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RIBA student wage survey: tenth unpaid in work and men earn more

The RIBA has revealed shocking data which shows that 11 per cent of students in work placements are still unpaid and that male graduates earn more

The institute’s inaugural Student Earnings Survey of 900 aspiring architects uncovered that male students were taking home 3 per cent more than their female counterparts’ pre Part II - rising to 4 per cent at post Part II.

Meanwhile 14 per cent of students who were yet to attain their Part II qualification confessed to working unpaid, with 7 per cent who had obtained it admitting to going without a salary.

RIBA President Angela Brady said: ‘I’m dismayed by the evidence that some architecture students are not being adequately paid, or in some cases paid at all, for the work they contribute to the profession, and that female students are paid less than their male counterparts from the outset of their career.

The RIBA is determined to take action to eradicate exploitation and discrimination

‘It is totally unacceptable. The RIBA will not allow any practice contravening the Chartered Practice to retain its accreditation and is determined to take action to eradicate exploitation and discrimination of people establishing their careers in architecture.’

The findings in full:

  • The average salary for paid placements pre-Part II students was equivalent to £17,250 per year
  • The average salary for paid placements for students who had achieved Part 2 was equivalent to £23,500 per year
  • 11 per cent of students were not paid a salary in their current or most recent work placement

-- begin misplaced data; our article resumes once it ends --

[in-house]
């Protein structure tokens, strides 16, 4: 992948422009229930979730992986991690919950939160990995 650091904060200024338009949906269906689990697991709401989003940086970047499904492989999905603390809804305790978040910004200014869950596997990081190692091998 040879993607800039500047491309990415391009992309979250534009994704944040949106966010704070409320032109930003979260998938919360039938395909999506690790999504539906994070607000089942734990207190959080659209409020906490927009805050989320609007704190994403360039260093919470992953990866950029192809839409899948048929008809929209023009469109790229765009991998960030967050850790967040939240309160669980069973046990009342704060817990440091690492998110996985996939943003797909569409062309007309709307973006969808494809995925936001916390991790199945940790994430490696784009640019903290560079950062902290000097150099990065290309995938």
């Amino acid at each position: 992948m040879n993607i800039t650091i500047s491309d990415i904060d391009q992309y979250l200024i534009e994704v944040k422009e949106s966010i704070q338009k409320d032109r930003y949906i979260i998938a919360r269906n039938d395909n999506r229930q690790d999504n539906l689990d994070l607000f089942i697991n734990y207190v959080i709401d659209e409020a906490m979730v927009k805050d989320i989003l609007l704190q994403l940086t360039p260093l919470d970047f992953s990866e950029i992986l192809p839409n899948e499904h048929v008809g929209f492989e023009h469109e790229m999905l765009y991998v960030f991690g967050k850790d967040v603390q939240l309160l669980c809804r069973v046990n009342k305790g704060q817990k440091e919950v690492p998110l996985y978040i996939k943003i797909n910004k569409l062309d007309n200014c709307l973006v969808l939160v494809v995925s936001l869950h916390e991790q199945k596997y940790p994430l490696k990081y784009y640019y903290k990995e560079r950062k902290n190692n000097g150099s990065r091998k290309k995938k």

• 14 per cent of students who were yet to attain their Part II qualification and 7 per cent who had obtained it were unpaid
  • Male students were earning 3 per cent more than their female counterparts’ pre Part II, this rose to 4 per cent at post Part II
  • 77 per cent of architecture students were working, either part time, full time or as a PEDR professional

In response to recommendations from the institute’s pay and conditions working group, led by former president Ruth Reed, the RIBA’s Chartered Practice criteria were amended in June 2011 to require that students undertaking PEDR-recorded work are paid at least the statutory minimum wage.

According to the institute, the RIBA Student Earnings Survey was set up to ‘establish salary information to further strengthen requirements on student employment and earnings for RIBA Chartered Practices and identify measures to support our emerging professionals’.

The RIBA Student Earnings Survey 2011-12 can be downloaded in full from  www.architecture.com/research

Factfile

The RIBA takes action against any chartered practices in contravention of the RIBA Chartered Practice Criteria, which states ‘Your practice must commit to paying at least the statutory minimum wage to architecture students working within the practice. These students must be undertaking experience which complies with the RIBA’s practical training rule, and should be completing appropriate records on the RIBA’s PEDR website as part of the accreditation criteria’.

Readers' comments (1)

  • Most practices comprise of just men with the odd woman. From my graduate class I know 1 woman that has a job but plenty of men. I don't know how it is still allowed to happen.

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